Furthermore, if you look at the location of programs and the location of incidents of violence, you can see that while the neighborhood's existing programs reach some youth, they may not reach youth in different parts of the community area.  This is especially true if youth are unable to go safely from one part of the area to another because they would be crossing gang territories.

Here's another neighborhood: This is West Englewood.  I don't show any non-school tutor/mentor programs in this area (based on what I have in my database).  There are more than 2500 low income kids in the area, thus programs certainly would be a benefit.

My goal is that planning teams, consisting of all community stakeholders, including businesses, local schools, political leaders, media, etc., take part in this process, using my maps and the SunTimes maps, as a starting point (note, the Chicago Tribune, New York Times, and other media are also resources for these types of maps).  

There may be more youth serving programs in the area, offering different formats of support.  There may be programs serving one age level, such as elementary school, but no programs for middle school and high school.  My map does not show the multiple sites of some larger organizations, such as Big Brothers Big Sisters, nor does it show community-based mentoring matches.  

I've used this graphic for many years showing the need for a continuum of programs, support youth from birth-to-work, or for 20 years or longer.  Think of this as a blueprint for building a new skyscraper. On each page diagrams show a range of talent needed to accomplish the work on that page. Then the next page shows what work comes next, with what talent is needed.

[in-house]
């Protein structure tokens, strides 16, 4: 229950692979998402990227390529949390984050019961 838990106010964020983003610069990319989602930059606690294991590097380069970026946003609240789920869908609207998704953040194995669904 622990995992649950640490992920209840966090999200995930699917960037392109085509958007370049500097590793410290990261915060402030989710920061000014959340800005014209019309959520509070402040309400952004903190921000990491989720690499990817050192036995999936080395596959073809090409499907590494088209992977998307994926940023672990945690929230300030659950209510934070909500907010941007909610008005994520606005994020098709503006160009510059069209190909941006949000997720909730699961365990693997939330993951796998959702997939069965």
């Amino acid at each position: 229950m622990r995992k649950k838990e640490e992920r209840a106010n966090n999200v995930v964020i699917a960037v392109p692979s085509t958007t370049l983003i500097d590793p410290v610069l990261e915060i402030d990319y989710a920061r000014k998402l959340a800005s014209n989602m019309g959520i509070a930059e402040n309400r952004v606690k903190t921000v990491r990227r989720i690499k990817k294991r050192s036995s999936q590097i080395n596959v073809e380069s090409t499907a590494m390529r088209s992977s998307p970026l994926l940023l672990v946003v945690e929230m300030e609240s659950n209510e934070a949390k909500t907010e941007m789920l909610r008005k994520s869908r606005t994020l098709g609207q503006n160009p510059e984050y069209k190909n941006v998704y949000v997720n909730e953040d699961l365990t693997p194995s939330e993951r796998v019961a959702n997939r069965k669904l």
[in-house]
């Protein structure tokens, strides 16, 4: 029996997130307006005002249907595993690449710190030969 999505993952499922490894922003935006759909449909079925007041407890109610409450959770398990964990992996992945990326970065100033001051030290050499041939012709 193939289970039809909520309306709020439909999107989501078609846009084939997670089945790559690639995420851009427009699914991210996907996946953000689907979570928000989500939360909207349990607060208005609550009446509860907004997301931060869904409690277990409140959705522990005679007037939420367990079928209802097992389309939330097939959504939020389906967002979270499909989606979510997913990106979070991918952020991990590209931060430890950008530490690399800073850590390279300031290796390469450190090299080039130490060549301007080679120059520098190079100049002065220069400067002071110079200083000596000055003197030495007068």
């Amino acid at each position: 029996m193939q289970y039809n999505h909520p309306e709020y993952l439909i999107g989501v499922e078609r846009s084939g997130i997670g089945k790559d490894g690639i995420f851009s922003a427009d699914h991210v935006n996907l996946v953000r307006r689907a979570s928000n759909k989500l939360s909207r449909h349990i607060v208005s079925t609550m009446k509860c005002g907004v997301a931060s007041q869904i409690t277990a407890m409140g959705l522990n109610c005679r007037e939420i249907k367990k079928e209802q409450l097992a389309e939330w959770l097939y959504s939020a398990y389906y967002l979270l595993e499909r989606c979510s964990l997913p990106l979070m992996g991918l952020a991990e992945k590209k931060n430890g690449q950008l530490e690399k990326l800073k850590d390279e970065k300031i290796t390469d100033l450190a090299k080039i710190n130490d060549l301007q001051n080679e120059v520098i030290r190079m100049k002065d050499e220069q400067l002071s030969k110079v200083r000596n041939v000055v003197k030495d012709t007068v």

Planning for each community area needs to create similar blueprints then action plans that generate resources and talent to make such programs available to a growing number of k-12 youth in the area. Such blueprints would show existing programs, the age group they serve, and the type of service provided.

From 1994 until 2011 my organization's survey attempted to segment programs by these categories. The image at the right shows a program locator built in 2004 (No longer active. View archive.) that you could use to determine what programs were in different zip codes.  The code for this could be a starting point for building a newer searchable program locator.